Food & Beverage Litigation Update | September 2017

by Shook, Hardy & Bacon L.L.P.

Shook, Hardy & Bacon L.L.P.


Shook Attorneys Explore Limits On Photography During FDA Inspections

Shook Partners Lindsey Heinz and Katie Gates Calderon, with Associate Hillary Nicholas, have authored an article for Law360 discussing regulations related to the use of photography during a U.S. Food and Drug Administration (FDA) inspection of a production facility.

“Despite the void of statutory authority, the FDA continues to instruct its inspectors to ‘not request permission from management to take photographs during an inspection’ and to instead simply begin taking photos and video,” the authors explain. “Should a company object to these tactics, inspectors are encouraged to ‘[a]dvise management the U.S. Courts have held that photographs may lawfully be taken as part of an inspection.’ However, the two cases the FDA cites in support of this assertion —Dow Chemical Co. v. U.S. and U.S. v. Acri Wholesale Grocery Co.—do not stand for the unequivocal proposition suggested by the FDA.”

Heinz, Gates Calderon and Nicholas advise companies to determine their approach to photography before inspections begin and explain the policy during the inspection if needed. “Companies who decide to enforce a ‘no-photo’ policy during an FDA inspection are certainly well within their legal rights, but should be prepared to be labeled as ‘uncooperative’ by the FDA,” they conclude. “To ease these tensions, preparation is key: Should a company determine it will not allow photography during an inspection, it is important that the company work closely with corporate and legal counsel to determine an approach that will protect the company’s rights while remaining cooperative with the FDA so as to not impede the inspection.”



“Competing Priorities” Keep FDA From Ruling On Food Names Petition

The U.S. Food and Drug Administration’s (FDA’s) Center for Food Safety and Applied Nutrition has notified the Good Food Institute (GFI) that the agency has been unable to reach a decision on the advocacy group’s March 2017 petition requesting recognition for commonly used—if technically inaccurate, per FDA definitions— food names such as “almond milk,” “soymilk,” “almond butter” and “cashew butter.” The letter informs GFI that the agency was “not able to reach a decision on your petition within the first 180 days of its receipt, nor as of the date of this letter, because of other agency competing priorities.”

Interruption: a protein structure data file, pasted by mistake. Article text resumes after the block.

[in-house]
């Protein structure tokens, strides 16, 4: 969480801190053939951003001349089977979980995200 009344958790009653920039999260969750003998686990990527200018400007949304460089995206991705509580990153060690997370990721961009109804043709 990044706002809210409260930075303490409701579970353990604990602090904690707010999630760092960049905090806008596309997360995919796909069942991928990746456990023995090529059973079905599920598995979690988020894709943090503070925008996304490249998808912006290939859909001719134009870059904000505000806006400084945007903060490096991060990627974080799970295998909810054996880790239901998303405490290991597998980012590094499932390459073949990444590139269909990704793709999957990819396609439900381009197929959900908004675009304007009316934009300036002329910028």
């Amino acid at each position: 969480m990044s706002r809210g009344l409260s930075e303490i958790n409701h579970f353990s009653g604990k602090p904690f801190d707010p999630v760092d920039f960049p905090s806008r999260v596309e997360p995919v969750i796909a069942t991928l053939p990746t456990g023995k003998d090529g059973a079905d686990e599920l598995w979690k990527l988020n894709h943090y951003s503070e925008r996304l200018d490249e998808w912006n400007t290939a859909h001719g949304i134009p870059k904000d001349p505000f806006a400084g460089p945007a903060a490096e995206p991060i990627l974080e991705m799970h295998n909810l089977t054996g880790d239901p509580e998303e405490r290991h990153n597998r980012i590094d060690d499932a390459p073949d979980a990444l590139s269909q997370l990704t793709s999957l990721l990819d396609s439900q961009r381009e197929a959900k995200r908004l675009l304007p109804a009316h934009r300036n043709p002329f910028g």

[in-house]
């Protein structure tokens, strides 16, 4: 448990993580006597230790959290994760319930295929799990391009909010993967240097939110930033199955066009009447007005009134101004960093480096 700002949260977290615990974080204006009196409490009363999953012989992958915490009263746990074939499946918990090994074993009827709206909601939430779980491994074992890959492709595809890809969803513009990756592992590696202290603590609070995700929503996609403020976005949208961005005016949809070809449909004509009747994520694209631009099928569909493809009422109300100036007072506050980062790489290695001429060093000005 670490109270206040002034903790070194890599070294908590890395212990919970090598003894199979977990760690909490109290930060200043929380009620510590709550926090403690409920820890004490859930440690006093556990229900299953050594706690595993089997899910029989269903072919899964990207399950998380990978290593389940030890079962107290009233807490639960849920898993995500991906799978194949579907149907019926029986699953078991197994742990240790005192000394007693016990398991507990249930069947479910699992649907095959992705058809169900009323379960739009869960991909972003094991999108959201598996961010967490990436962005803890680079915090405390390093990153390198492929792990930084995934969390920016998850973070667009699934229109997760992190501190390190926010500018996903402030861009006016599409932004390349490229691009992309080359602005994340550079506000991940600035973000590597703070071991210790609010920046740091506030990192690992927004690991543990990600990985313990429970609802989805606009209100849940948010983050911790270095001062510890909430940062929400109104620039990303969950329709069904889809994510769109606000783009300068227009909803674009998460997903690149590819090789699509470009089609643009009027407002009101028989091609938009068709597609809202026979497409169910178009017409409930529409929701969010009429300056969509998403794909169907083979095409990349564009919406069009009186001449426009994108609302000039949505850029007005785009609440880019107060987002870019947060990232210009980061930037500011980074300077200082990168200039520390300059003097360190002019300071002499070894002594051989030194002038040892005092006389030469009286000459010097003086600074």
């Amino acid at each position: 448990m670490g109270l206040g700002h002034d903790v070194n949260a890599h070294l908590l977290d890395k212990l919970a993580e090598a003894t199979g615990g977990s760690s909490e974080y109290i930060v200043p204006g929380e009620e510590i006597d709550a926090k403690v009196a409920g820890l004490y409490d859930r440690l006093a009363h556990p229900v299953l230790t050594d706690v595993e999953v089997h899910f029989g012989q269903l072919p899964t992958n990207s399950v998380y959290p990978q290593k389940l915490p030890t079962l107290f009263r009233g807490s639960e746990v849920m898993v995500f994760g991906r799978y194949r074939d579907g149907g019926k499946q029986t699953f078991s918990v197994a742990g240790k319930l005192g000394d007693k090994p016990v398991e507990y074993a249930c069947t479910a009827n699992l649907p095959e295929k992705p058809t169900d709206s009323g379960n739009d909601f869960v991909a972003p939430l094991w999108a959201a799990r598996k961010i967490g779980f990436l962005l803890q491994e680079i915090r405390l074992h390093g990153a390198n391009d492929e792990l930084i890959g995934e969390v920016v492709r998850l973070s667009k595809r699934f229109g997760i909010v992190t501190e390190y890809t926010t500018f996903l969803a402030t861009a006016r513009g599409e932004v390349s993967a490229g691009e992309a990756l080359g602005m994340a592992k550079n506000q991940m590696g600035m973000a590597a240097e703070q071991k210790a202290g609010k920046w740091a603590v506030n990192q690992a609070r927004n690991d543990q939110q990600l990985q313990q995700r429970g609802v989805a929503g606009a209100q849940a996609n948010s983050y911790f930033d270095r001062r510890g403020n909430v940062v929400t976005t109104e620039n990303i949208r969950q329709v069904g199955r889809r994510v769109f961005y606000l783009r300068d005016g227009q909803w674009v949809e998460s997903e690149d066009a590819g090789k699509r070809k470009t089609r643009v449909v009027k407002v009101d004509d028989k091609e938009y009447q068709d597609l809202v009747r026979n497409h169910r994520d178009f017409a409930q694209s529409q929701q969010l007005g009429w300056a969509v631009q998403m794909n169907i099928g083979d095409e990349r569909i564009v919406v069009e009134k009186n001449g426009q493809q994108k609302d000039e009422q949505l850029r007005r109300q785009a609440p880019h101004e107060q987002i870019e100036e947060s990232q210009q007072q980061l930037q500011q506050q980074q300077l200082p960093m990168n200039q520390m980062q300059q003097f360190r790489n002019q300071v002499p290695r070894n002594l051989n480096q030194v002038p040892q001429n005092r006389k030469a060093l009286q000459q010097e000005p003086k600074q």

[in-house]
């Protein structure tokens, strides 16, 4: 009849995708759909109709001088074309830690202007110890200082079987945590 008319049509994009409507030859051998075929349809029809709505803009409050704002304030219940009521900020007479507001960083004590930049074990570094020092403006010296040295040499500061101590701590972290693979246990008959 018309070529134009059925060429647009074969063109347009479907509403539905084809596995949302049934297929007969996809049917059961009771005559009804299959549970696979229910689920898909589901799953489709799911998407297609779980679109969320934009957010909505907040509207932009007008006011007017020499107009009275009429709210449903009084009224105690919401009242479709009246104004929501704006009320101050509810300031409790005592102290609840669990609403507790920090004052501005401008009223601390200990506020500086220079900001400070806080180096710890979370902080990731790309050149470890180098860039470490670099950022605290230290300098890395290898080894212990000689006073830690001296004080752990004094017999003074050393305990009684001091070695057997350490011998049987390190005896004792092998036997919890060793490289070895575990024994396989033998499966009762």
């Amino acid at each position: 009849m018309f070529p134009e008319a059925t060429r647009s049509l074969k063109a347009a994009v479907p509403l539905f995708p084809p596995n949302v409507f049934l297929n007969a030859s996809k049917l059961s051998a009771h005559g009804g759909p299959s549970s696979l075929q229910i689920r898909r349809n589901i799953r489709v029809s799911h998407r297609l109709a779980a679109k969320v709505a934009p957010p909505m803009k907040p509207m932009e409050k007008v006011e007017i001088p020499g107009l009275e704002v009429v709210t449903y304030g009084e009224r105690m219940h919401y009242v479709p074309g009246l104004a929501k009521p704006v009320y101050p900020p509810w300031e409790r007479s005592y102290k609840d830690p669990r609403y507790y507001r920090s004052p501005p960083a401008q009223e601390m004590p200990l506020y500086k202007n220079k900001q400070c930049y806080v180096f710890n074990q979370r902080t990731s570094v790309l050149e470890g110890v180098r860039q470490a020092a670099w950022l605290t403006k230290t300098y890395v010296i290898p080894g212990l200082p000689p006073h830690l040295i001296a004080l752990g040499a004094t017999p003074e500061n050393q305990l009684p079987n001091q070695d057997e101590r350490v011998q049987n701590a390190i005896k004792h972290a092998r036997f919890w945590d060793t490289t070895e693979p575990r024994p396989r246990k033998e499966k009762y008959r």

NYC Delays Enforcement Of MenuLabeling Law

Following a delay of federal rules requiring restaurants, retailers and other foodservice establishments to post calorie counts, New York City has agreed to postpone enforcement of its comparable municipal codes until May 7, 2018, matching the implementation date of the federal rules. Nat’l Assoc. of Convenience Stores v. New York City Dep’t of Hygiene, No. 17-5324 (S.D.N.Y., stipulation filed August 25, 2017). The plaintiffs filed a lawsuit July 2017 to prevent the city from enforcing a municipal regulation requiring calorie and nutrition information to be posted in their establishments. The plaintiffs stipulated that they will “encourage” their members to comply with the municipal code “to the extent those provisions impose requirements that are identical to the requirements” of the Food, Drug and Cosmetic Act and U.S. Food and Drug Administration regulations. In addition, the parties agreed to delay arguments on the plaintiff’s motion for a preliminary injunction and the city’s motion to dismiss until May 2018. Additional details appear in Issues 597, 603, 633 and 641 of this Update.
Federal Court Clears Way For Seafood Traceability Program

A federal court has granted the U.S. Department of Commerce’s motion for summary judgment in a lawsuit aiming to block implementation of the Seafood Import Monitoring Program, which will require importers to document the catch-to-table distribution chain. Alfa Int’l Seafood, Inc. v. Sullivan, No. 17- 0031 (D.D.C., entered August 28, 2017). A group of seafood processing, distribution and retail companies argued that the agency violated federal law in promulgating the rule, alleging it was issued without proper authority or supporting evidence. Severalenvironmental groups previously sought to intervene in the lawsuit to defend the rule, but the court denied their motion.